A survey conducted by Securosis and financed by data security vendor Imperva of 1,100 security professionals yielded some interesting and conflicted results. The survey evaluated perceived effectiveness, not actual effectiveness, of several technologies (not specific products). The responses came from professionals across all major verticals and from organizations of varying sizes. Job titles included IT manager, IT security manager, IT security professional.
The top ten most effective controls were perceived to be:
- Access Management – Tools to restrict access to ?les/content beyond standard access controls.
- Server/Endpoint Hardening – Locking down systems, including whitelisting, HIPS, and other lockdown/patch
- Email Filtering – Basic keyword/regular expression ?ltering of email.
- Full Drive Encryption – Encryption of laptop/desktop drives.
- Network Segregation Isolating sensitive data/applications on subnets.
- Data Loss Prevention- Network – Tools capable of scanning for content with advanced techniques
- Data Loss Prevention- Endpoint – Tools capable of scanning for content with advanced techniques (more than regular expressions)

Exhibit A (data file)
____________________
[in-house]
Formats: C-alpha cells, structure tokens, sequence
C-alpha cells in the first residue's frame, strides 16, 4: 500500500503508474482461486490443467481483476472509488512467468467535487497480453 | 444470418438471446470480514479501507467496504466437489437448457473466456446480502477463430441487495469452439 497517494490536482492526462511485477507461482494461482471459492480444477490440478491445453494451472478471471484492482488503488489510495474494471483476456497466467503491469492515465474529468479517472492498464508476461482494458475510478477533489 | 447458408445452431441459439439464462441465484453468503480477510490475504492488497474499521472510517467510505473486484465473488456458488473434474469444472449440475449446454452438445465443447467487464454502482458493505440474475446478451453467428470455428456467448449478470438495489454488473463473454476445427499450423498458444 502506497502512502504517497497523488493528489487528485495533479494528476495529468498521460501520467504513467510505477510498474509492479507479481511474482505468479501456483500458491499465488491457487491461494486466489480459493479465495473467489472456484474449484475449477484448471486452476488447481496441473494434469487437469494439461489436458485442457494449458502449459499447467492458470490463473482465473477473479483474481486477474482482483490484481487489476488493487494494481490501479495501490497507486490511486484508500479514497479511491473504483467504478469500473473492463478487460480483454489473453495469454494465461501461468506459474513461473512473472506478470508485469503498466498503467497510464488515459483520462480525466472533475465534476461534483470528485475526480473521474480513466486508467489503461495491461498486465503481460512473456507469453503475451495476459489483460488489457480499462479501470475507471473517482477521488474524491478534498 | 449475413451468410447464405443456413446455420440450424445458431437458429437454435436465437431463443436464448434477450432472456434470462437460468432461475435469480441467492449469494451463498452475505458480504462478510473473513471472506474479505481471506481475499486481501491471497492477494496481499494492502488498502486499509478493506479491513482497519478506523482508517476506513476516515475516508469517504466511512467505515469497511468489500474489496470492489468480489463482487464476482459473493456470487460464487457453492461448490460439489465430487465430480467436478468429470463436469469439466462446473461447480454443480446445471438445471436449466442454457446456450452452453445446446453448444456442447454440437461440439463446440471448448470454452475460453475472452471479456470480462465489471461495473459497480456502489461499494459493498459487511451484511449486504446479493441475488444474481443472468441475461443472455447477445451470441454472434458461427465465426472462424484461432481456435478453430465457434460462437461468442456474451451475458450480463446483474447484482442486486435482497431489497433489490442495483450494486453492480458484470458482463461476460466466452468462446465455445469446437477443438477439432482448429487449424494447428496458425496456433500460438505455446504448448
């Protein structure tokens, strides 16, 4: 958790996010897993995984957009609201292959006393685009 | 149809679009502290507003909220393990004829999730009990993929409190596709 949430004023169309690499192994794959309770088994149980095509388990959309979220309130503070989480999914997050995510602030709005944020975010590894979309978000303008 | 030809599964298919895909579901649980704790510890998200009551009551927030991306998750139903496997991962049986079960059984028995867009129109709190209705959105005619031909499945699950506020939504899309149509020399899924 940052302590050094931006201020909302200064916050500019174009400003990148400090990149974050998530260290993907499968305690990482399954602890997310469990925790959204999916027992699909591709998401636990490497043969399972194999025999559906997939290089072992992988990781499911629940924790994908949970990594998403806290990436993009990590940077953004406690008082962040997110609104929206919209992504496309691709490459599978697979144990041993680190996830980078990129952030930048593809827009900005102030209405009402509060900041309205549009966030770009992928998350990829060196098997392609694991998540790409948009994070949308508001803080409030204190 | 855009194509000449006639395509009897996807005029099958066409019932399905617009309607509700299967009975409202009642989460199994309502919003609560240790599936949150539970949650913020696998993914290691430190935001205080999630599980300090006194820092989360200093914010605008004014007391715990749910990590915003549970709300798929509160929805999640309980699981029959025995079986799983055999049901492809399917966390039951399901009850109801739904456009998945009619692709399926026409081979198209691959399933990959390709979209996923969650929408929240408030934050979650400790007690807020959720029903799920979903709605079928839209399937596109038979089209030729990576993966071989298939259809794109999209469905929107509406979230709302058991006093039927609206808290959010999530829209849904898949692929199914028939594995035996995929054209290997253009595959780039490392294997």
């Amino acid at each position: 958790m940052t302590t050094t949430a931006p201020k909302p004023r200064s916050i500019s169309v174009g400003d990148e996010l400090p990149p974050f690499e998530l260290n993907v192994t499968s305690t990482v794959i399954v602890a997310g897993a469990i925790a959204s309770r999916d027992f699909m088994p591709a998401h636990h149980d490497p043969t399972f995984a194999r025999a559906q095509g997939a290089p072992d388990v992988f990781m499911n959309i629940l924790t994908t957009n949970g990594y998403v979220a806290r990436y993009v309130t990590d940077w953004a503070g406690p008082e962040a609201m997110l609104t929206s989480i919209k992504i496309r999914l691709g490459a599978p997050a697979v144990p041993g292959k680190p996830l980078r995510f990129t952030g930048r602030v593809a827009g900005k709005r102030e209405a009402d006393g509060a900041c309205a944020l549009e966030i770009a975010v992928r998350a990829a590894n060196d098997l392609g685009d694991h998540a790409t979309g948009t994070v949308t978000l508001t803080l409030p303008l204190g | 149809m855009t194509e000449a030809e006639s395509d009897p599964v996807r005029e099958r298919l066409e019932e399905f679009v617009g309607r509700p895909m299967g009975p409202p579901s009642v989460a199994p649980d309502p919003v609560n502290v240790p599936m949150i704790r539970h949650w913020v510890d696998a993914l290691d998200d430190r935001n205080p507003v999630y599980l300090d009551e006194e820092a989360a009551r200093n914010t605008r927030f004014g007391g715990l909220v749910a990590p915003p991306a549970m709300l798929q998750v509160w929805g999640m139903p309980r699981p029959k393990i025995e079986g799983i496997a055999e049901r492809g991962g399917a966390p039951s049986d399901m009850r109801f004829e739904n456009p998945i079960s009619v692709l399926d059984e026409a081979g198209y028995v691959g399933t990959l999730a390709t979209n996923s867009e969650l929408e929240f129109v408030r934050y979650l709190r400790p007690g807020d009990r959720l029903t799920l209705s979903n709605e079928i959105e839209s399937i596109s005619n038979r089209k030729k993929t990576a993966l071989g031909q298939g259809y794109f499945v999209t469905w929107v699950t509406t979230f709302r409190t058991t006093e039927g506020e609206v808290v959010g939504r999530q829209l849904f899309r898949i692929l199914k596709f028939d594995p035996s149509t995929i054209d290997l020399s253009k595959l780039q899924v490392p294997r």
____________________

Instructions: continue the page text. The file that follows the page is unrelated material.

- USB/Media Encryption/Device Control
- Database Activity Monitoring – Tools to actively monitor all or some database activity (more than basic audit logs).
One major ?aw in the survey is that, despite our quality assurance and editing before releasing the questions, web application ?rewalls were omitted from the potential response list, and rated well in the previous questions. WAF was also the most cited write in control, followed (again) by user education.
Here’s what the respondents thought were the least effective:
- Email Filtering
- USB/Portable Media Encryption or Device Control
- Database Activity Monitoring
- Backup Tape Encryption
- Content Discovery (Process)
- Network Segregation
- Other (list in comments)
- Enterprise Digital Rights Management
- Data Masking
- Full Drive Encryption
What’s interesting is that e-mail filtering came in as number three on the list of most effective list and number one on the “least effective” list.
“There will always be a gulf between perceived and actual security,” says Chris King, director of product marketing at Palo Alto Networks. “Aside from the fact that the latter is difficult to measure (all we can measure is our opinion of its effectiveness), threats are a moving target.”
Securosis’ survey found that most controls were actually pretty effective. “Around half of respondents reported that nearly half of the controls completely or dramatically reduced incidents.”
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